How to Fix a 500 Internal Server Error

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The 500 Internal Server Error is a server-side error, meaning the problem probably isn't with your computer or internet connection but instead with the website's server.

While not probable, it is possible that there's something wrong on your end, in which case we'll look at some things you can try:

  1. Reload the web page. You can do that by clicking the refresh/reload button, pressing F5 or Ctrl-R, or trying the URL again from the address bar.

    Even if the 500 Internal Server Error is a problem on the web server, the issue might just be temporary. Trying the page again will often be successful.

    Note: If the 500 Internal Server Error message appears during the checkout process at an online merchant, be aware that duplicate attempts to checkout may end up creating multiple orders - and multiple charges! Most merchants have automatic protections from these kinds of actions, but it's still something to keep in mind.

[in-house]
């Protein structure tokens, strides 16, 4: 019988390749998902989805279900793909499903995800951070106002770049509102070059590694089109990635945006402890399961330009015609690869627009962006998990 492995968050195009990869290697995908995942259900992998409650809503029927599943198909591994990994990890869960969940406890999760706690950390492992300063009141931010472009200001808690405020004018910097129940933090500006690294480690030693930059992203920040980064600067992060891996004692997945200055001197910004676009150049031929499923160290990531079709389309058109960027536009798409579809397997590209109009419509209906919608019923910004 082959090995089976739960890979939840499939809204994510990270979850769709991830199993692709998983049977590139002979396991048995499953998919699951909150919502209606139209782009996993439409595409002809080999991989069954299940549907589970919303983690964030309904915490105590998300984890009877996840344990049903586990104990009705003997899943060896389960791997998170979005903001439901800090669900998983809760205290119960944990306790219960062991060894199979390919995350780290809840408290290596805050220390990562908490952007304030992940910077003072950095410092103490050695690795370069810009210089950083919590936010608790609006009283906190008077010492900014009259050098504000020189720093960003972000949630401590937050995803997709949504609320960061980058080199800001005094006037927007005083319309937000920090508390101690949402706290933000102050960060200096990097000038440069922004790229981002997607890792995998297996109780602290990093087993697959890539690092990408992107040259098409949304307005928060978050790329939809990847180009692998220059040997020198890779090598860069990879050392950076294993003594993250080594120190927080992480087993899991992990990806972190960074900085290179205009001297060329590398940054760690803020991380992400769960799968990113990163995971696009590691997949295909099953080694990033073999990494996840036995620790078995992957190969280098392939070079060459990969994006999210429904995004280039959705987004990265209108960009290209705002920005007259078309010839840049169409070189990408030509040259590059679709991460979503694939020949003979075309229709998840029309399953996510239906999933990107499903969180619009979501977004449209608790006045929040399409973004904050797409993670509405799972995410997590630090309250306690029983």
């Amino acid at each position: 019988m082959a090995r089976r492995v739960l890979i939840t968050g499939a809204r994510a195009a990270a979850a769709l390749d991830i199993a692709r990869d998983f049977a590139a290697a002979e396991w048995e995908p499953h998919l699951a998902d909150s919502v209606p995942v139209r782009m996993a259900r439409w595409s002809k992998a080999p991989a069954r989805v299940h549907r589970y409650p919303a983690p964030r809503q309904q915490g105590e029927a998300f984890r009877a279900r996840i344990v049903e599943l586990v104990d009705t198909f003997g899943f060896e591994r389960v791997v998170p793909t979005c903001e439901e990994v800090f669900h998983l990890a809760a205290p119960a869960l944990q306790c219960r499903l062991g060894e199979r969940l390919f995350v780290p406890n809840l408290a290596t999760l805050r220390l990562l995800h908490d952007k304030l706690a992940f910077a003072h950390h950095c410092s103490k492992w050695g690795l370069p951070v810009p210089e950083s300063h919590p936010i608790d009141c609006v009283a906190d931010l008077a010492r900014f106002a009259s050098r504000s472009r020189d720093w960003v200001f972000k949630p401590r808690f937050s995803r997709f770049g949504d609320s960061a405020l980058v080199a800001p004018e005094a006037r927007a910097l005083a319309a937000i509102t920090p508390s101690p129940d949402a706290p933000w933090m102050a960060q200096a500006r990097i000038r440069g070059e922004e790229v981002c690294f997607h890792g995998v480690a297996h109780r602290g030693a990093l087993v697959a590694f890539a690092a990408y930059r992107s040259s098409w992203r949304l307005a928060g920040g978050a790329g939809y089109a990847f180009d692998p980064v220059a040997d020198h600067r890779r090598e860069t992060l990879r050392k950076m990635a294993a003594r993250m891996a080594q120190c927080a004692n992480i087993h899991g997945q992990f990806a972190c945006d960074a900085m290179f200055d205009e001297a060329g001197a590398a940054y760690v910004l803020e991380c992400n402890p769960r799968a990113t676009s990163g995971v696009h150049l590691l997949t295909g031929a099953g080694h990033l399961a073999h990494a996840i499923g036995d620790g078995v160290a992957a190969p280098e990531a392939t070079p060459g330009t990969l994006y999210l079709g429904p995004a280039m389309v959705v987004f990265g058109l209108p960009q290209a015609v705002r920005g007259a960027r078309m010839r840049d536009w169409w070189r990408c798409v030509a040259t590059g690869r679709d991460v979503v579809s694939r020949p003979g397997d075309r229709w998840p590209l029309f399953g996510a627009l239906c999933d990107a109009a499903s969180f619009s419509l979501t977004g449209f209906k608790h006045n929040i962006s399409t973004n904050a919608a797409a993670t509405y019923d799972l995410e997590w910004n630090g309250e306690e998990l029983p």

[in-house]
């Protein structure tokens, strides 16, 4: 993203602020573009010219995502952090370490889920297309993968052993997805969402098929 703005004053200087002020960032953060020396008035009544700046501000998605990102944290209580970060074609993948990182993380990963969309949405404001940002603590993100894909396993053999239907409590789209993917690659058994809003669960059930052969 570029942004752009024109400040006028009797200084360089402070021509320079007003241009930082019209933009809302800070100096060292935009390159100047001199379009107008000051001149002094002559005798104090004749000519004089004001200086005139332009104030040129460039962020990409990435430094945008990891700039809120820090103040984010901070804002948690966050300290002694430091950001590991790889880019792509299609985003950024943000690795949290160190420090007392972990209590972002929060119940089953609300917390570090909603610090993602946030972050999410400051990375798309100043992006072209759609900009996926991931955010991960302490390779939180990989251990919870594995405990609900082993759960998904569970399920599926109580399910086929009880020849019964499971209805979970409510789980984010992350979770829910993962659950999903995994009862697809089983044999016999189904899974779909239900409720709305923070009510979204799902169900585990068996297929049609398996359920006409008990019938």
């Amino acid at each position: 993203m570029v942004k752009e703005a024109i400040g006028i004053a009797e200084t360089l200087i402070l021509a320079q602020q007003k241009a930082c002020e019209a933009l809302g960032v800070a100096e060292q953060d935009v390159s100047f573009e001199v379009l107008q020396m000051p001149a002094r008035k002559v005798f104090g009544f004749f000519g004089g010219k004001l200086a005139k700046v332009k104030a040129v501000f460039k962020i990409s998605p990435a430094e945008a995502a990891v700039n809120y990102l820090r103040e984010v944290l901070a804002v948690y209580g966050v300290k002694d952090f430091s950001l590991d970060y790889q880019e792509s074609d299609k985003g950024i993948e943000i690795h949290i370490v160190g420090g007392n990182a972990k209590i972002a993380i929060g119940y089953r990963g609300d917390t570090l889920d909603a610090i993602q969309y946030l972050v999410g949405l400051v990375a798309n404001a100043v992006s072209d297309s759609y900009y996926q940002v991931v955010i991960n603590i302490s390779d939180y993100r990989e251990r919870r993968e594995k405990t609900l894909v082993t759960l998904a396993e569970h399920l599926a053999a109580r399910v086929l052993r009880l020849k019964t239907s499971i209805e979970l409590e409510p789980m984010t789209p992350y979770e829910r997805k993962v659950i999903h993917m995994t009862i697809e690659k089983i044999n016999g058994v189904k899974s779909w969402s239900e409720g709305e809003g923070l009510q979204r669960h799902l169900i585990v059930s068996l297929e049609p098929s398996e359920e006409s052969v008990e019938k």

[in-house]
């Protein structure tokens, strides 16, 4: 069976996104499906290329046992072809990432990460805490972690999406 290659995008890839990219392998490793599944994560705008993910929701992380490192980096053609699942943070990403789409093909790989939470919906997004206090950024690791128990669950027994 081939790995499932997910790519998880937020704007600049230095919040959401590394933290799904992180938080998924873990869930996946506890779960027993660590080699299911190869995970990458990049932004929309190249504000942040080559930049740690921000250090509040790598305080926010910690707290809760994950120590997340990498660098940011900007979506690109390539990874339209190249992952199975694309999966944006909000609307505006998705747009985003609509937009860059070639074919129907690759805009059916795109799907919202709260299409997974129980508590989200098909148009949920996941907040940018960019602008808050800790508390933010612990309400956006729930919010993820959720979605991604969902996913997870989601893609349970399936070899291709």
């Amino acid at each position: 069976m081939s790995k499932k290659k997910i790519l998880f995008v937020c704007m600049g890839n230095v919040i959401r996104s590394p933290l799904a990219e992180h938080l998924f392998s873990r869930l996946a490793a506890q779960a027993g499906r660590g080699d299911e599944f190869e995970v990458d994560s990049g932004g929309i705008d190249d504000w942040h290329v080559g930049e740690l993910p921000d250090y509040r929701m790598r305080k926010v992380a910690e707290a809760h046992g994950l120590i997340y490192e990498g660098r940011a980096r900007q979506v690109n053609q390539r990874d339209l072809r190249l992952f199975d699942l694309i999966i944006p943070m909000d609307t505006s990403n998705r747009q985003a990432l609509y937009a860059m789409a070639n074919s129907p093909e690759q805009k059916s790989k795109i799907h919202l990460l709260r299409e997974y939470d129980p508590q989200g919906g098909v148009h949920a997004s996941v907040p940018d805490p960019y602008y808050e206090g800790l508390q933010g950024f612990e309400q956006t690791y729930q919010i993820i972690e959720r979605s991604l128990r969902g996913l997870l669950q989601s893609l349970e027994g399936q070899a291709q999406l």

2. Clear your browser's cache. If there's a problem with the cached version of the page you're viewing, it could be causing HTTP 500 issues.

    Note: Internal Server Errors are not often caused by caching issues, but I have, on occasion, seen the error go away after clearing the cache. It's such an easy and harmless thing to try, so don't skip it.

 

  1. Delete your browser's cookies. Some 500 Internal Server Error issues can be corrected by deleting the cookies associated with the site you're getting the error on.
    After removing the cookie(s), restart the browser and try again.
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